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Wisconsin has complex laws around absentee voting.

One absentee ballot per voter is enough, Wisconsin decides

Wisconsin has abandoned its plan to send voters two different absentee ballots for the presidential primary, deciding that minimizing confusion is more important than potentially violating state law.

The Wisconsin Elections Commission, with three members from each party who have deadlocked for months during an intense legal fight over culling the voter rolls, was unanimous in its decision Wednesday.


The decision reverses a plan unveiled last month by the commission staff for managing the state's unusually complex 2020 election calendar — with primaries for state and local offices before the Democratic presidential primary April 7, followed by congressional and legislative primaries Aug. 11 — in light of state laws' especially precise (and frequently skirted) deadlines for seeking and receiving absentee ballots.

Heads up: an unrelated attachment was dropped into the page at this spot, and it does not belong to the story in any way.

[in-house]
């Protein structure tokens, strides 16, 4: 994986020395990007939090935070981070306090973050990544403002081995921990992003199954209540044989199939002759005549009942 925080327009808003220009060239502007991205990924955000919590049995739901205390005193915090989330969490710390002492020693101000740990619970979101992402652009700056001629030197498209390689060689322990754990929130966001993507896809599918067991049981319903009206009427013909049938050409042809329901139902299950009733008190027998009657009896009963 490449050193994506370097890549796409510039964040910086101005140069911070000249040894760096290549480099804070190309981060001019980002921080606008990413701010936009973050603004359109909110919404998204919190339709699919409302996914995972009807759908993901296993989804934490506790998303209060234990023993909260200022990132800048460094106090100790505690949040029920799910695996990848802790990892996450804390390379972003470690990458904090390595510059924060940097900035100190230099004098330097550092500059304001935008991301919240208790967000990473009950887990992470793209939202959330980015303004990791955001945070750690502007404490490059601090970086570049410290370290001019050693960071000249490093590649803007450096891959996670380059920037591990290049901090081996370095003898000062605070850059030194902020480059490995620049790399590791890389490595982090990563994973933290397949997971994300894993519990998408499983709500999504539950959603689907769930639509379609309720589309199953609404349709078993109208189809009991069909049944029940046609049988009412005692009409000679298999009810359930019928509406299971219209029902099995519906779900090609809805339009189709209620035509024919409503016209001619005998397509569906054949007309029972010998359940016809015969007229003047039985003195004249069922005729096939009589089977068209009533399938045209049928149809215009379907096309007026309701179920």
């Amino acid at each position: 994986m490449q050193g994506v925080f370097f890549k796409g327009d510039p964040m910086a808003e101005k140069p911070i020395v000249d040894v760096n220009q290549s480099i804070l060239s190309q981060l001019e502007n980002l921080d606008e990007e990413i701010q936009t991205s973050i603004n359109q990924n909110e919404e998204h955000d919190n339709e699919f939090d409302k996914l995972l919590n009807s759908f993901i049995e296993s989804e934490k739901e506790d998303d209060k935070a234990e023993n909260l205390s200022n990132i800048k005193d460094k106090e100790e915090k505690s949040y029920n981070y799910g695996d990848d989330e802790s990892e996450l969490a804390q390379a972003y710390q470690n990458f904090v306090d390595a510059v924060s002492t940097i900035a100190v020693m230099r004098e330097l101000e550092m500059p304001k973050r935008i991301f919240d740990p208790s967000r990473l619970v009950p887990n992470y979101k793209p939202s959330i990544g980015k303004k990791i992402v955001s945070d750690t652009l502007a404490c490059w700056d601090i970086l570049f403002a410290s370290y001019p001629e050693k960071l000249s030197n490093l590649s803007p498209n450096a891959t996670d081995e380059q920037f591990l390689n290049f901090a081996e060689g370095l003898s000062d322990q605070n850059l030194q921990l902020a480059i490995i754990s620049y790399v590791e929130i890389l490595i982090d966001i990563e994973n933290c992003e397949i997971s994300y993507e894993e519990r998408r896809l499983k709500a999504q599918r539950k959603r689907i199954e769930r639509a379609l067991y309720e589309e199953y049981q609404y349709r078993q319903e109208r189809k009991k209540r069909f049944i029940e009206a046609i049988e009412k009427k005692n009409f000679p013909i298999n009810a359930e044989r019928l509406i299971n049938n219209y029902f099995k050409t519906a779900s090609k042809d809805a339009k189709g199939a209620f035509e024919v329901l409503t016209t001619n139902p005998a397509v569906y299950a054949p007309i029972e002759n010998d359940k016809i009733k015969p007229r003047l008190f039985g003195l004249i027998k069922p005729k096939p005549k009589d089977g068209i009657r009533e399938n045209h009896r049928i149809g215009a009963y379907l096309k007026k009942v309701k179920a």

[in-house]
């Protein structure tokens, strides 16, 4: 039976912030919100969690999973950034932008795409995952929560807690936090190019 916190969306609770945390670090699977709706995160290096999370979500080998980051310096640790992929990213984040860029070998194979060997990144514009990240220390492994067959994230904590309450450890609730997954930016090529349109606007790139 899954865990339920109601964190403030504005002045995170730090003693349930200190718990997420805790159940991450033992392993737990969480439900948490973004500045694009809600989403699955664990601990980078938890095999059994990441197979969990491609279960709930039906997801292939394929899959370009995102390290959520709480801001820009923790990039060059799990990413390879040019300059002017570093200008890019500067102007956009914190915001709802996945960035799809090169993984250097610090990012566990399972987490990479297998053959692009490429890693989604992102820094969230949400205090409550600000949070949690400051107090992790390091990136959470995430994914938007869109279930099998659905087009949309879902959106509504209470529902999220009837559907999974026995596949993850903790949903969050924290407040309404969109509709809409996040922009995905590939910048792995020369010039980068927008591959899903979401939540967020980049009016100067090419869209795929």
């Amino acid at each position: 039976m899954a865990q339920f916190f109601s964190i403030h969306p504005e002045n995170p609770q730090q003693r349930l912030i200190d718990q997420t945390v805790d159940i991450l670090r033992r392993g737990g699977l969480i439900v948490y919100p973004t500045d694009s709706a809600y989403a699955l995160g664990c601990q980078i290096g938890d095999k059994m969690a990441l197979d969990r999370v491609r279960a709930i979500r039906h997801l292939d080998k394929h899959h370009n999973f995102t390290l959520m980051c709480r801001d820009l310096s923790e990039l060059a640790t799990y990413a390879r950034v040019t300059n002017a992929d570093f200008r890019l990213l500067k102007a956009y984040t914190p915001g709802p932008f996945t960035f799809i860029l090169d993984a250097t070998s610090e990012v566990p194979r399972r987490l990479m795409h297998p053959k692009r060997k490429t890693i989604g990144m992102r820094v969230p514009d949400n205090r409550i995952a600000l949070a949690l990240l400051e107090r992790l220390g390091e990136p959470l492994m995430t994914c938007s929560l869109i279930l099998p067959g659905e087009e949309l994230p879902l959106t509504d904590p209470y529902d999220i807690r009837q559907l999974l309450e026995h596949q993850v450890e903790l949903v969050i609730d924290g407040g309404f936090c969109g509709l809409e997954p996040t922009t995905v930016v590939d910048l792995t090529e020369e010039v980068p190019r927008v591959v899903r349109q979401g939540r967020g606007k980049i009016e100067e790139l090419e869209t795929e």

The initial plan involved hundreds of town clerks printing and sending "A" ballots" (with just the presidential contenders) and "B" ballots (with the other offices and the presidential names) to 81,000 people statewide who've asked to vote absentee — then counting only the "B" forms if both of them got returned.

"This is insanity," said Democratic commissioner Ann Jacobs.

Now all the winter and spring contests will appear on one ballot — except for military and overseas voters, who will still get two to comply with federal law. The state law was similarly ignored in the last two presidential election years.

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